With a .286 average and 541 home runs, Ortiz may also stand to benefit from a recent shift by voters in their evaluations of designated hitters. Frank Thomas, Edgar Martinez and Harold Baines have all entered the Hall since 2014. Martinez made 71.7% of his plate appearances as a DH, most among Hall members. Ortiz would pass him at 88%.

BBWAA members are instructed to elect Hall members “based upon the player’s record, playing ability, integrity, sportsmanship, character, and contributions to the team(s) on which the player played.” Nobody was selected last year, with Schilling coming closest.

Schilling has ostracized himself in retirement by directing hateful remarks toward Muslims, transgender people, journalists and others. He asked the Hall to remove his name from this year’s ballot, but he remains a candidate. Enough voters have given up his cause to ensure he stays out, though — he is on just 61% of public ballots.

Others also have been dismissed by some voters for disturbing off-field behavior. Slick-fielding shortstop Omar Vizquel has been accused of domestic violence by his ex-wife and was sued over claims of sexual harassment by a former minor league bat boy last year. After receiving 52.6% of the vote in 2020, he’s trending around 11% this year.

Bonds also has been accused of domestic violence, and Clemens of maintaining a decade-long relationship with a singer who was 15 when they met.

Other first-timers among this year’s candidates are Justin Morneau, Jake Peavy, Carl Crawford, Prince Fielder, Joe Nathan, Jonathan Papelbon, A.J. Pierzynski and Mark Teixeira. Players must appear on at least 5% of ballots to remain in next year’s pool. None of those players are above that threshold on the public ballots.

Several other players are poised to make gains that could portend a future election, including Scott Rolen (fifth year), Todd Helton (fourth), Andruw Jones (fifth) and Billy Wagner (seventh).

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FILE – Former Boston Red Sox’s slugger David Ortiz on the filed before a baseball game against the Cleveland Indians, Sept. 5, 2021, in Boston. Ortiz is a first-time candidate on the Hall of Fame ballot of the Baseball Writers’ Association of America, to be announced on Jan. 25, 2022. (AP Photo/Michael Dwyer, File)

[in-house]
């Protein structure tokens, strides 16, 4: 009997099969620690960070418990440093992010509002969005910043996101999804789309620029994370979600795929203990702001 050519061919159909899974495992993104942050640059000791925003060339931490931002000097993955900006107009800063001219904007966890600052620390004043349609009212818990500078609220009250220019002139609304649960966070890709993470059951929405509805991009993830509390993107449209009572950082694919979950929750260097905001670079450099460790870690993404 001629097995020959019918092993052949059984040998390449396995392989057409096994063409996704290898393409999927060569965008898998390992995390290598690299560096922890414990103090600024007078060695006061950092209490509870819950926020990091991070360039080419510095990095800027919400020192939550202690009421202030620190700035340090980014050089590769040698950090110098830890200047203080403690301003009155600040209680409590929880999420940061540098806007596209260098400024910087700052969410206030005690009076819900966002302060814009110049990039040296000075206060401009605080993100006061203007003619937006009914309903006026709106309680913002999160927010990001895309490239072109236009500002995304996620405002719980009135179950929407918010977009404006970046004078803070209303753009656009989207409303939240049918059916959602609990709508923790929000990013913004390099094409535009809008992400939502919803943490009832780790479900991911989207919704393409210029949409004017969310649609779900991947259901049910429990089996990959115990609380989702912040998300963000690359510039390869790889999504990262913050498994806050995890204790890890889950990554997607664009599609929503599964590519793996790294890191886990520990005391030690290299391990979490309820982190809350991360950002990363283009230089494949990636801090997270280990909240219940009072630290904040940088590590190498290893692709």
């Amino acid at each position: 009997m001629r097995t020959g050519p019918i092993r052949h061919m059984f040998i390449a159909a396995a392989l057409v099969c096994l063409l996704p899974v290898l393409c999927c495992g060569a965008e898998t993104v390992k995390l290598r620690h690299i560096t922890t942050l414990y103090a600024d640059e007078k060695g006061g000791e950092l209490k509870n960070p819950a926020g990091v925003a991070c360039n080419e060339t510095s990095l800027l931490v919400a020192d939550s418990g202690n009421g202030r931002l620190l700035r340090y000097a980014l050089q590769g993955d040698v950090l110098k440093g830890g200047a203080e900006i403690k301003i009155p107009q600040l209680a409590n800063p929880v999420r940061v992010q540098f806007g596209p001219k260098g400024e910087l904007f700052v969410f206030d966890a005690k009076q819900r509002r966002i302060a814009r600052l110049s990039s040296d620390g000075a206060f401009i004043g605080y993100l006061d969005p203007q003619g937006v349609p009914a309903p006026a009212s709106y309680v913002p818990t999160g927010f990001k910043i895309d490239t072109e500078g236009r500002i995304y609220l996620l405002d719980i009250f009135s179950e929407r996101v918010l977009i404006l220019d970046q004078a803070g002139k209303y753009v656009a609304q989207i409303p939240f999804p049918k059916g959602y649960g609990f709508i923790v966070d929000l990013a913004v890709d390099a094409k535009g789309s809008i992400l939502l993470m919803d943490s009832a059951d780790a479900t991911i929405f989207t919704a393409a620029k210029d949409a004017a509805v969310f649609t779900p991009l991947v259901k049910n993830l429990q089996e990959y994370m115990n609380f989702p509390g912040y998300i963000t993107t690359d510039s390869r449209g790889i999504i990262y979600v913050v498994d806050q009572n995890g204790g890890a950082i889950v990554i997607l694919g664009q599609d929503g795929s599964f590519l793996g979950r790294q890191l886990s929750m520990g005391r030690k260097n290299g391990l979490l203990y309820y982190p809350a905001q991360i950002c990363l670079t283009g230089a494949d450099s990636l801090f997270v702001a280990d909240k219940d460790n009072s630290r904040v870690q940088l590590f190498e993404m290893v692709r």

https://www.wnewsj.com/wp-content/uploads/sites/22/2022/01/web1_128041203-25fff85800c042dd870a4b3ef5c1d855.jpgFILE – Former Boston Red Sox’s slugger David Ortiz on the filed before a baseball game against the Cleveland Indians, Sept. 5, 2021, in Boston. Ortiz is a first-time candidate on the Hall of Fame ballot of the Baseball Writers’ Association of America, to be announced on Jan. 25, 2022. (AP Photo/Michael Dwyer, File)

FILE – Boston Red Sox designated hitter David Ortiz, right, and Detroit Tigers catcher Jarrod Saltalamacchia watch the flight of Ortiz’s three-run home run during the third inning of a baseball game July 26, 2016, at Fenway Park in Boston. Ortiz is on track for induction in Cooperstown this summer, riding the strength of his on- and off-field achievements to overcome stigmas that have stalled or derailed the candidacies of some of his predecessors. (AP Photo/Charles Krupa, File)
https://www.wnewsj.com/wp-content/uploads/sites/22/2022/01/web1_128041203-13d7d6afcad0467a8857bd0ca367b566.jpgFILE – Boston Red Sox designated hitter David Ortiz, right, and Detroit Tigers catcher Jarrod Saltalamacchia watch the flight of Ortiz’s three-run home run during the third inning of a baseball game July 26, 2016, at Fenway Park in Boston. Ortiz is on track for induction in Cooperstown this summer, riding the strength of his on- and off-field achievements to overcome stigmas that have stalled or derailed the candidacies of some of his predecessors. (AP Photo/Charles Krupa, File)

By JAKE SEINER

AP Baseball Writer